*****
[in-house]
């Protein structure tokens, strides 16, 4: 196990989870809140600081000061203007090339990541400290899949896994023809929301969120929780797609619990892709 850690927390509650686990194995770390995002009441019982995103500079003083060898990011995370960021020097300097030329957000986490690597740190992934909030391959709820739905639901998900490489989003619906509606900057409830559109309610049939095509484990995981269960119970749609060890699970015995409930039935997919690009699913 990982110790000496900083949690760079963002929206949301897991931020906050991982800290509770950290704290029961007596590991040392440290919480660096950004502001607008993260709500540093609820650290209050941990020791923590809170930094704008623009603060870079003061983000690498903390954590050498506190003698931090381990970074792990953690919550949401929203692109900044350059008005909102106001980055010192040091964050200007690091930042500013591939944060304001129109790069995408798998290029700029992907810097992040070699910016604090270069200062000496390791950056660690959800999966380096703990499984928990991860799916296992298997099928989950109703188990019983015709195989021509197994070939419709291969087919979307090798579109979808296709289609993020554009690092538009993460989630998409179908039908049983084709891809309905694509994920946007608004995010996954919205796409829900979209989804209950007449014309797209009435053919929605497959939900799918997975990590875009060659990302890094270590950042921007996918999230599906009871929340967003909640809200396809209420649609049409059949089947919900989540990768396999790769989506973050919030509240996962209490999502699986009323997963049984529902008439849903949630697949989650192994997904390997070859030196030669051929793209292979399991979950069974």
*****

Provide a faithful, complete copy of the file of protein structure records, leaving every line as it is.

[in-house]
């Protein structure tokens, strides 16, 4: 196990989870809140600081000061203007090339990541400290899949896994023809929301969120929780797609619990892709 850690927390509650686990194995770390995002009441019982995103500079003083060898990011995370960021020097300097030329957000986490690597740190992934909030391959709820739905639901998900490489989003619906509606900057409830559109309610049939095509484990995981269960119970749609060890699970015995409930039935997919690009699913 990982110790000496900083949690760079963002929206949301897991931020906050991982800290509770950290704290029961007596590991040392440290919480660096950004502001607008993260709500540093609820650290209050941990020791923590809170930094704008623009603060870079003061983000690498903390954590050498506190003698931090381990970074792990953690919550949401929203692109900044350059008005909102106001980055010192040091964050200007690091930042500013591939944060304001129109790069995408798998290029700029992907810097992040070699910016604090270069200062000496390791950056660690959800999966380096703990499984928990991860799916296992298997099928989950109703188990019983015709195989021509197994070939419709291969087919979307090798579109979808296709289609993020554009690092538009993460989630998409179908039908049983084709891809309905694509994920946007608004995010996954919205796409829900979209989804209950007449014309797209009435053919929605497959939900799918997975990590875009060659990302890094270590950042921007996918999230599906009871929340967003909640809200396809209420649609049409059949089947919900989540990768396999790769989506973050919030509240996962209490999502699986009323997963049984529902008439849903949630697949989650192994997904390997070859030196030669051929793209292979399991979950069974």